I am very pleased that my great friend and our hero has accepted my proposal and this engagement. I am confident that the general, with his knowledge and competence, will make a considerable contribution to national security and the development of the Croatian Armed Forces. It is my desire to continue encouraging the engagement of former professional soldiers and officers who helped in creating our Homeland and who can certainly also help in maintaining national security,” Krsticevic said in his Facebook post. https://eblnews.com/news/croatia/general-gotovina-appointed-special-adviser-defence-minister-44830 Serbs and Serbia are not going to be happy about this appointment as they continue with their denial of war crimes committed in Croatia but then nothing short of strong measures by Croatia will ever do justice to the victims of Serb-aggression crimes in Croatia.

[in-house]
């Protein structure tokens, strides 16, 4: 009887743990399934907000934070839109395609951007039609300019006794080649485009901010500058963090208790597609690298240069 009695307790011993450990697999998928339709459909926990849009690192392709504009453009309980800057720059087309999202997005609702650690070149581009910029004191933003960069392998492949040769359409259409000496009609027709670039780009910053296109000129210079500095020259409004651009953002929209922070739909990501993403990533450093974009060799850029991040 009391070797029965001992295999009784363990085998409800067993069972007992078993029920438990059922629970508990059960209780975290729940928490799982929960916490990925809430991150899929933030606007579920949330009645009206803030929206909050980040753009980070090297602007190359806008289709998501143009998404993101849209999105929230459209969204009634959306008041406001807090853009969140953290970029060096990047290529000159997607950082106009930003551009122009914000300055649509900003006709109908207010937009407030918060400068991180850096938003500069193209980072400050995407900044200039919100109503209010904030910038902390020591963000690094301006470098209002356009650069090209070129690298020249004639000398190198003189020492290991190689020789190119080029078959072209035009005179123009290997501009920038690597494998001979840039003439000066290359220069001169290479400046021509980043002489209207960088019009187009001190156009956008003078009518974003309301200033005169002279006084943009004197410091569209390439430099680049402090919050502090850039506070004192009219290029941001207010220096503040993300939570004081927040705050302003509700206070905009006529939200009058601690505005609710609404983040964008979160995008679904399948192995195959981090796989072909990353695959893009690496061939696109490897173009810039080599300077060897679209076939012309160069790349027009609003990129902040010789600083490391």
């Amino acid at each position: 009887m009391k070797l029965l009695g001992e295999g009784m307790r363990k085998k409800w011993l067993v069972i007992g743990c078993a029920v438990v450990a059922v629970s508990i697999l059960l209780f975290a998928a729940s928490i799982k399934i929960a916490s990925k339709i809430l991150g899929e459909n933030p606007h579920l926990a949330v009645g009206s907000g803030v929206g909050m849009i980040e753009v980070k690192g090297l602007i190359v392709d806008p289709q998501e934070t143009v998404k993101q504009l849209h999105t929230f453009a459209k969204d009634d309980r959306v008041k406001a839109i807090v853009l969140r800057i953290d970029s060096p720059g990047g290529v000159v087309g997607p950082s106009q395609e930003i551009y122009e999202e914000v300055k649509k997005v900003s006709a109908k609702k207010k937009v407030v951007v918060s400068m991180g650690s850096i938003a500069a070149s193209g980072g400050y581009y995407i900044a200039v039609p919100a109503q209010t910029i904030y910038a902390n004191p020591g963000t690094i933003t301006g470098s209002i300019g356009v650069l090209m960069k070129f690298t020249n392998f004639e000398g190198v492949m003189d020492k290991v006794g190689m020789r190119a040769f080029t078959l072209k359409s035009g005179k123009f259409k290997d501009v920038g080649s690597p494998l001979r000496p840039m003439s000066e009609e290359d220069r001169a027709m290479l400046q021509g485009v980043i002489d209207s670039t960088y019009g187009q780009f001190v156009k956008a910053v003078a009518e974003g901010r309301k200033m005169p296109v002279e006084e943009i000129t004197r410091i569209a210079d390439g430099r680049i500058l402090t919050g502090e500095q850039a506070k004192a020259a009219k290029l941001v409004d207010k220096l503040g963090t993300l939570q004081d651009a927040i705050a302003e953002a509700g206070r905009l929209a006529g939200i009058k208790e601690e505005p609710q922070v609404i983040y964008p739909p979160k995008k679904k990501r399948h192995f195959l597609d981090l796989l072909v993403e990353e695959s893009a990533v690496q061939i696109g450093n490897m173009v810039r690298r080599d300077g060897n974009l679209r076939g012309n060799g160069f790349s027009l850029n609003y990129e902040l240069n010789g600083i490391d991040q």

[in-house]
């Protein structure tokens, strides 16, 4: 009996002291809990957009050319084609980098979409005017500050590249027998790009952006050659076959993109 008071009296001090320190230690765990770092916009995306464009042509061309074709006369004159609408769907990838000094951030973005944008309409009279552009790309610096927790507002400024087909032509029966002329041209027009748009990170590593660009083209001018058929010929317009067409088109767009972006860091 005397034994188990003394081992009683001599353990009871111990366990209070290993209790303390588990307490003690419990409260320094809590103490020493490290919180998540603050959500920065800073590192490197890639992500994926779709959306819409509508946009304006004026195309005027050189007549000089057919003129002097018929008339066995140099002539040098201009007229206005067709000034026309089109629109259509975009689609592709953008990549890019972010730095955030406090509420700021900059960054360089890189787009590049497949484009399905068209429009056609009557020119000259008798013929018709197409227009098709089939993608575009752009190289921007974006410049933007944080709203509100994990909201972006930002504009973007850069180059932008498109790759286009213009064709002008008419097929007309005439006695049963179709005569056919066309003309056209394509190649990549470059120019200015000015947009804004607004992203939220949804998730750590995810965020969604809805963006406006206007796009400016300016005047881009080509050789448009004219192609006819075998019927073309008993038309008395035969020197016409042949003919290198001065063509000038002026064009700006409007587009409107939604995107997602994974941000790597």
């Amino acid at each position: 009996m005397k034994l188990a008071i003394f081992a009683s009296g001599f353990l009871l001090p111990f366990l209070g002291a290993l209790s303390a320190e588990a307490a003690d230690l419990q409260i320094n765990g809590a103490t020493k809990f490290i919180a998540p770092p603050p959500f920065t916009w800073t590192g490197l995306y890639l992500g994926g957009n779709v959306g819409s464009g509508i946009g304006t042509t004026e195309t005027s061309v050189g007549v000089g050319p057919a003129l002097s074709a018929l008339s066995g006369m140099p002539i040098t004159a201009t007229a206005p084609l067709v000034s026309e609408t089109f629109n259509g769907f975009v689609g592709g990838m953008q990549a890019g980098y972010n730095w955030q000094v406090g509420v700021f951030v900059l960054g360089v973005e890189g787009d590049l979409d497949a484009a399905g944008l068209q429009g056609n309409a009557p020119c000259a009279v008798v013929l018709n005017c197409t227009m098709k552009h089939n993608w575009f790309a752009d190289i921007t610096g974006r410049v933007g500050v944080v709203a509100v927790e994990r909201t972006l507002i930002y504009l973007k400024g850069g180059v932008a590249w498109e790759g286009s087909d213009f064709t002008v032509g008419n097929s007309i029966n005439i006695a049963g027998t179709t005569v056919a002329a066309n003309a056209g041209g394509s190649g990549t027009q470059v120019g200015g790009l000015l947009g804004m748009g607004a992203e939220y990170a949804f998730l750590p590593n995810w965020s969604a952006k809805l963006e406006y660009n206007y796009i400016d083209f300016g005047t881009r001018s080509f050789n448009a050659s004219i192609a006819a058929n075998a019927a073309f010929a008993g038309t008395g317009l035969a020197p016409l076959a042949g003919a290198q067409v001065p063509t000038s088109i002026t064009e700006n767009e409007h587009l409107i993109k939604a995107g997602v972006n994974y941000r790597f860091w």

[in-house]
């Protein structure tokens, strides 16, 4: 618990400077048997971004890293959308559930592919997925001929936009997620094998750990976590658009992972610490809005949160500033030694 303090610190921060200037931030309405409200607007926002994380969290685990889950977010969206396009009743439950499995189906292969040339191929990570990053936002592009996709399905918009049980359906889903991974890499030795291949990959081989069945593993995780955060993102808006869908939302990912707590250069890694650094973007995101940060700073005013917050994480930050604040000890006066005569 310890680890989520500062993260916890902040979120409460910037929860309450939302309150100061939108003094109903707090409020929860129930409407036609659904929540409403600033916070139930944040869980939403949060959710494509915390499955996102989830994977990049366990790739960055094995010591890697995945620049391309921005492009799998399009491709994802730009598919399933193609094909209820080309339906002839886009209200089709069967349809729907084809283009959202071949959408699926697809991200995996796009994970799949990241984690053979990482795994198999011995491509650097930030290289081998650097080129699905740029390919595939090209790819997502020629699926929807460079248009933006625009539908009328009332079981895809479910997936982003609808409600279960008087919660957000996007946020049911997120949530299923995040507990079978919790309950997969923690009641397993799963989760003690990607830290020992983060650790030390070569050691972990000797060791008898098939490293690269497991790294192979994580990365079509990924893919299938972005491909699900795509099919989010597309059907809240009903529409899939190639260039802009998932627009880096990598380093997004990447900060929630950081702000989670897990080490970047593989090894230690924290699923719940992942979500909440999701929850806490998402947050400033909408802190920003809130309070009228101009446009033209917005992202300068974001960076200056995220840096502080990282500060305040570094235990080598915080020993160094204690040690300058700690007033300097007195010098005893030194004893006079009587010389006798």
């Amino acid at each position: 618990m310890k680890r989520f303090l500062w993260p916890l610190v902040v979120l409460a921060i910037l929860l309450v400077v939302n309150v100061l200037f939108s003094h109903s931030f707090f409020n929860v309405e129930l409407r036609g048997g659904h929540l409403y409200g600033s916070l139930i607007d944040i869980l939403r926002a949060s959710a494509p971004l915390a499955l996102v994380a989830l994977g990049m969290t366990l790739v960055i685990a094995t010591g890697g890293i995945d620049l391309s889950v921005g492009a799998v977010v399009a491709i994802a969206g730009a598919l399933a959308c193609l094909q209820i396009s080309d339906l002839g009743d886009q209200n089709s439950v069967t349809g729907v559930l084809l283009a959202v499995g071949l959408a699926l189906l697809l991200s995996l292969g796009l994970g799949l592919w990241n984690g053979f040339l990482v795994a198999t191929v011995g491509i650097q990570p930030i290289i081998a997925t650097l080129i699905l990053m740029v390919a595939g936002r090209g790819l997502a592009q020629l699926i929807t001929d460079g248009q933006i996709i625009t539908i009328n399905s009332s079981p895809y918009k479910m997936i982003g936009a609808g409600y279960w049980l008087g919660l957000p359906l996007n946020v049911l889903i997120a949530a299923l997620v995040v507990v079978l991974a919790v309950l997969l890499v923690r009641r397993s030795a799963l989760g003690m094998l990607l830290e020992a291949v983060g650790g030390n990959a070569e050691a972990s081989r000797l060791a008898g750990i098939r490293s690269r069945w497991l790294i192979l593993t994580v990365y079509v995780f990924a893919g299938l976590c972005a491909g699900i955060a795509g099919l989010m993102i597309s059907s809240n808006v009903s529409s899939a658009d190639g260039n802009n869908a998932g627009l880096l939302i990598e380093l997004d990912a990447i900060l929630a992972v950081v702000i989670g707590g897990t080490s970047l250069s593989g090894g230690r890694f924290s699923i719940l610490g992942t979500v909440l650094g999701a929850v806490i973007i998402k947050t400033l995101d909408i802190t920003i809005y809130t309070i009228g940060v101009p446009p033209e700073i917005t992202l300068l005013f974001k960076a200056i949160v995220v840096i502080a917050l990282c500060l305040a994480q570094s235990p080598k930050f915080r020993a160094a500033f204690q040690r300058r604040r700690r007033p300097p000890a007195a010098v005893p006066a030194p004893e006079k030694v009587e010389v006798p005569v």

And that pressure against Serbia should become the focus of all Croatian citizens in the coming months and years, if needed. Remembering those that perished without a trace, year after year, loses its true meaning without real efforts being made in finding their graves and their destiny. And so, I too hope that the Croatian government will turn its political rhetoric about the need to find the missing and start applying some real measures and pressures to actually give that revelation a real prospect. Ina Vukic, Prof. (Zgb); B.A., M.A.Ps. (Syd)